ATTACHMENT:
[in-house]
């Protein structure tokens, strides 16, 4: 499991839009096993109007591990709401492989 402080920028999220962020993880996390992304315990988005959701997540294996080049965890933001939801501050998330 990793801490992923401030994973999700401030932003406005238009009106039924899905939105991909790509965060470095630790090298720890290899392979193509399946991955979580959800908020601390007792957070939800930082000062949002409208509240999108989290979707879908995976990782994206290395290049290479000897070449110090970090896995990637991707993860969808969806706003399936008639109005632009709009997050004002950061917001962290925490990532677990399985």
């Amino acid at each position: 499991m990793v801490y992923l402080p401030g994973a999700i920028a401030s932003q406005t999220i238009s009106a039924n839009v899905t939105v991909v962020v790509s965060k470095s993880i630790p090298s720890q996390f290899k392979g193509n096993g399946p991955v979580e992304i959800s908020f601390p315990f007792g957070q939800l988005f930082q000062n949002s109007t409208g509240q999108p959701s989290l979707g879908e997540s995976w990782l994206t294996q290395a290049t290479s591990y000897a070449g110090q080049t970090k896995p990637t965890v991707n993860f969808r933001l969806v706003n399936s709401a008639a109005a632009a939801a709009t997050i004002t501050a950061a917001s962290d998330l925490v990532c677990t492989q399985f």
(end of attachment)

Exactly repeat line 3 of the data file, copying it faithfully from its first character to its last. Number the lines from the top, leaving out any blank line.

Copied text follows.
């Amino acid at each position: 499991m990793v801490y992923l402080p401030g994973a999700i920028a401030s932003q406005t999220i238009s009106a039924n839009v899905t939105v991909v962020v790509s965060k470095s993880i630790p090298s720890q996390f290899k392979g193509n096993g399946p991955v979580e992304i959800s908020f601390p315990f007792g957070q939800l988005f930082q000062n949002s109007t409208g509240q999108p959701s989290l979707g879908e997540s995976w990782l994206t294996q290395a290049t290479s591990y000897a070449g110090q080049t970090k896995p990637t965890v991707n993860f969808r933001l969806v706003n399936s709401a008639a109005a632009a939801a709009t997050i004002t501050a950061a917001s962290d998330l925490v990532c677990t492989q399985f």